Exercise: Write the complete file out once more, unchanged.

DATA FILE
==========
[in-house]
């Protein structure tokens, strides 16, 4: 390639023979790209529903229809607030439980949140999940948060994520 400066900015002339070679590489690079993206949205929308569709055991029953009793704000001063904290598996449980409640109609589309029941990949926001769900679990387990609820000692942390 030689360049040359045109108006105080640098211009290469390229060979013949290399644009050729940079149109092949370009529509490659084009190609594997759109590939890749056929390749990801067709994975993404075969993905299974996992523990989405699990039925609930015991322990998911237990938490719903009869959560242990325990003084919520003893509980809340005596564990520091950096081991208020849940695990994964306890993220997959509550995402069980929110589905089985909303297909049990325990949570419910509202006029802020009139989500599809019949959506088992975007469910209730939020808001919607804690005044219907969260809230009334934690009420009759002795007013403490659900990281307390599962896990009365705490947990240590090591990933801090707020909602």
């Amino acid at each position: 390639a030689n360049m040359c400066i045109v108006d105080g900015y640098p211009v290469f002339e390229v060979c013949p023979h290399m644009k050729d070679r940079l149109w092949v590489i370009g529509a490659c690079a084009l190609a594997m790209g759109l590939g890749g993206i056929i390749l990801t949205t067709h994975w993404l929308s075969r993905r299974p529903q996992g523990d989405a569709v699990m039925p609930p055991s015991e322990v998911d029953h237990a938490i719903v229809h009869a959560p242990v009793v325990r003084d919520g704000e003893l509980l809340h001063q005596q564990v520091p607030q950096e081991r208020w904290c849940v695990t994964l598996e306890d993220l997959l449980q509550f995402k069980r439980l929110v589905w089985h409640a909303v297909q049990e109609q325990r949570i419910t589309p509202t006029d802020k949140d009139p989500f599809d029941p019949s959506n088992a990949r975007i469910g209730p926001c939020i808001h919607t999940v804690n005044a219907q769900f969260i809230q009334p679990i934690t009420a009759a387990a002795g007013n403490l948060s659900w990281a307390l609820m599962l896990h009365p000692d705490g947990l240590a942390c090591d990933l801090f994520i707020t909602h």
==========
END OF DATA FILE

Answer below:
[in-house]
């Protein structure tokens, strides 16, 4: 390639023979790209529903229809607030439980949140999940948060994520 400066900015002339070679590489690079993206949205929308569709055991029953009793704000001063904290598996449980409640109609589309029941990949926001769900679990387990609820000692942390 030689360049040359045109108006105080640098211009290469390229060979013949290399644009050729940079149109092949370009529509490659084009190609594997759109590939890749056929390749990801067709994975993404075969993905299974996992523990989405699990039925609930015991322990998911237990938490719903009869959560242990325990003084919520003893509980809340005596564990520091950096081991208020849940695990994964306890993220997959509550995402069980929110589905089985909303297909049990325990949570419910509202006029802020009139989500599809019949959506088992975007469910209730939020808001919607804690005044219907969260809230009334934690009420009759002795007013403490659900990281307390599962896990009365705490947990240590090591990933801090707020909602």
């Amino acid at each position: 390639a030689n360049m040359c400066i045109v108006d105080g900015y640098p211009v290469f002339e390229v060979c013949p023979h290399m644009k050729d070679r940079l149109w092949v590489i370009g529509a490659c690079a084009l190609a594997m790209g759109l590939g890749g993206i056929i390749l990801t949205t067709h994975w993404l929308s075969r993905r299974p529903q996992g523990d989405a569709v699990m039925p609930p055991s015991e322990v998911d029953h237990a938490i719903v229809h009869a959560p242990v009793v325990r003084d919520g704000e003893l509980l809340h001063q005596q564990v520091p607030q950096e081991r208020w904290c849940v695990t994964l598996e306890d993220l997959l449980q509550f995402k069980r439980l929110v589905w089985h409640a909303v297909q049990e109609q325990r949570i419910t589309p509202t006029d802020k949140d009139p989500f599809d029941p019949s959506n088992a990949r975007i469910g209730p926001c939020i808001h919607t999940v804690n005044a219907q769900f969260i809230q009334p679990i934690t009420a009759a387990a002795g007013n403490l948060s659900w990281a307390l609820m599962l896990h009365p000692d705490g947990l240590a942390c090591d990933l801090f994520i707020t909602h």